Why would they do this? - SailNet Community
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post #1 of 29 Old 08-16-2012 Thread Starter
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Why would they do this?

Sailing dingy custom made by Holden Marine Central Saanich, Victoria

I'm assuming the appendage on the boat in the above ad is the daggerboard. Why would you put it on a swivel on the starboard side. If your heeled over to port won't it be useless? Am I missing something?
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post #2 of 29 Old 08-17-2012
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Re: Why would they do this?

That is a leeboard, quite common on small sailing dinghies, including some one-designs (like the Sabot). The boats are intended to be sailed as flat as possible (by moving skipper/crew weight around), so it coming out of the water tends to not be much of an issue.

Larger vessels (look for info on "sharpies") frequently use 2 leeboards, one on each side.
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post #3 of 29 Old 08-17-2012
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Quote:
Originally Posted by Agri:910707
Sailing dingy custom made by Holden Marine Central Saanich, Victoria

I'm assuming the appendage on the boat in the above ad is the daggerboard. Why would you put it on a swivel on the starboard side. If your heeled over to port won't it be useless? Am I missing something?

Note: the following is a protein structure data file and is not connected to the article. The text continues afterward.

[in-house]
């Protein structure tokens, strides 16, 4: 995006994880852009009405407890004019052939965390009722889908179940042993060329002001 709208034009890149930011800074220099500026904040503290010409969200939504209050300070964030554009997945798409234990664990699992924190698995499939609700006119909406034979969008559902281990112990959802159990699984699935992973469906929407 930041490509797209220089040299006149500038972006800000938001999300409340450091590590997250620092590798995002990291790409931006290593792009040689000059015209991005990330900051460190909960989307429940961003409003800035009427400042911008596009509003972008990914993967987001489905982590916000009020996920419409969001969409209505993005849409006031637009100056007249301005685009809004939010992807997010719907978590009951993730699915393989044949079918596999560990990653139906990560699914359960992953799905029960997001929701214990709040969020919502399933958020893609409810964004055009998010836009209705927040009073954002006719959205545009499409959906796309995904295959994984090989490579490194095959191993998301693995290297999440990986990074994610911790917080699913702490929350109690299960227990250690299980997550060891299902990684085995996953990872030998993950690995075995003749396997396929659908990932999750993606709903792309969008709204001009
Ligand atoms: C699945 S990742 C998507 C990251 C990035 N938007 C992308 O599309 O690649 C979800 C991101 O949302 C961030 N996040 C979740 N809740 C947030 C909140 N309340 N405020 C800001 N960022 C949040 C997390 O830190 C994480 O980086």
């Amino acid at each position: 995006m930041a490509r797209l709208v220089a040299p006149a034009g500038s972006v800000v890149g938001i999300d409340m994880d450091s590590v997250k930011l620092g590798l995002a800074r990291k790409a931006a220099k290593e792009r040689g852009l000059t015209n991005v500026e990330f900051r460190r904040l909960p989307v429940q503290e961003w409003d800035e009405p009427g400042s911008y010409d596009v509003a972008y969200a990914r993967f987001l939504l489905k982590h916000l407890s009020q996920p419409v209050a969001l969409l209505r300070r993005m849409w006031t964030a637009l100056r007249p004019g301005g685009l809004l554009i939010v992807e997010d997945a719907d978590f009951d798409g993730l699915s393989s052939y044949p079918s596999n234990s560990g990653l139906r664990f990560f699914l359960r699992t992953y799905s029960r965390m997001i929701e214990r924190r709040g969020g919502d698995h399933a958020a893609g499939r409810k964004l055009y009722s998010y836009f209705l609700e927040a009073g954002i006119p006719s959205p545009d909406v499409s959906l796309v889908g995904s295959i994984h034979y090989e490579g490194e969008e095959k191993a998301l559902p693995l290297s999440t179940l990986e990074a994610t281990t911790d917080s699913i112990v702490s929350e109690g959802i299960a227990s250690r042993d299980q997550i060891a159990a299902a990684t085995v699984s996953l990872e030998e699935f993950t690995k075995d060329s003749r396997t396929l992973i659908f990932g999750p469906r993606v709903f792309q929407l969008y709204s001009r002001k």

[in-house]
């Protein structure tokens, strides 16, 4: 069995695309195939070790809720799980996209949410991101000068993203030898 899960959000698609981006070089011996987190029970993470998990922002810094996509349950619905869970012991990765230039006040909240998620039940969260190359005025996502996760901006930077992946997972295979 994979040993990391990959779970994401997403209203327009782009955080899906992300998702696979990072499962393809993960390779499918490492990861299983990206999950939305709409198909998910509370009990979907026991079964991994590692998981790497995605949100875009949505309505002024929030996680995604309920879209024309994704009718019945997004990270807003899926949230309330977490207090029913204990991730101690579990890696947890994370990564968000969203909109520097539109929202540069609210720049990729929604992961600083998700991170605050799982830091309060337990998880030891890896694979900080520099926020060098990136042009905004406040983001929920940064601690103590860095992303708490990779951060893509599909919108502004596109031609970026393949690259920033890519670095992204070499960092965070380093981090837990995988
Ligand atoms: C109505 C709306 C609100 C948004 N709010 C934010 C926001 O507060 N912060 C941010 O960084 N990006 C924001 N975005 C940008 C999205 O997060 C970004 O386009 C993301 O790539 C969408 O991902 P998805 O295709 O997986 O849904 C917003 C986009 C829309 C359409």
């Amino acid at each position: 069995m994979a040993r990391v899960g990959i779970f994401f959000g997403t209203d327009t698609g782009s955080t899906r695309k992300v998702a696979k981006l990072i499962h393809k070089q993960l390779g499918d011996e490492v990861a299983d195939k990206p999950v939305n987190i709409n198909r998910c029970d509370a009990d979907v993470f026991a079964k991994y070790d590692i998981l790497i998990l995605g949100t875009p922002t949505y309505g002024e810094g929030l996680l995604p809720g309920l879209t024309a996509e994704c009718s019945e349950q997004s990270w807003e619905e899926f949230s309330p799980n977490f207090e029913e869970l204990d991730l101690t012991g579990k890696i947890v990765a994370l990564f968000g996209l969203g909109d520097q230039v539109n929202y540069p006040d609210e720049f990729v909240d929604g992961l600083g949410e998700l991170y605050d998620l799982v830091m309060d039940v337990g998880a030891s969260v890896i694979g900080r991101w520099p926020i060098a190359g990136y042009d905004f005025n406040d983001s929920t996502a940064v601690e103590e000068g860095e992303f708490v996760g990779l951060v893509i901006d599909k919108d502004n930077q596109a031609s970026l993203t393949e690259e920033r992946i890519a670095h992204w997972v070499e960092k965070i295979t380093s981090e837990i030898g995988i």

It's a larboard, a traditional rig, hence the term starboard. All ships were designed this way, the port side was the docking side and did not have one. Healing over was undesirable in any event so it works just fine on ship carrying large heavy cargo.
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post #4 of 29 Old 08-17-2012 Thread Starter
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Re: Why would they do this?

And now I know.

Thanks for the info.
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post #5 of 29 Old 08-19-2012
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Re: Why would they do this?

Quote:
Originally Posted by scotthenry View Post
That is a leeboard, quite common on small sailing dinghies, including some one-designs (like the Sabot). The boats are intended to be sailed as flat as possible (by moving skipper/crew weight around), so it coming out of the water tends to not be much of an issue.

Larger vessels (look for info on "sharpies") frequently use 2 leeboards, one on each side.
It saves all the problems and complexities of a centerboard trunk as well.

I, myself, personally intend to continue being outspoken and opinionated, intolerant of all fanatics, fools and ignoramuses, deeply suspicious of all those who have "found the answer" and on my bad days, downright rude.
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post #6 of 29 Old 08-19-2012
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Re: Why would they do this?

It looks Salty at Pirate fest and you will get more Rum.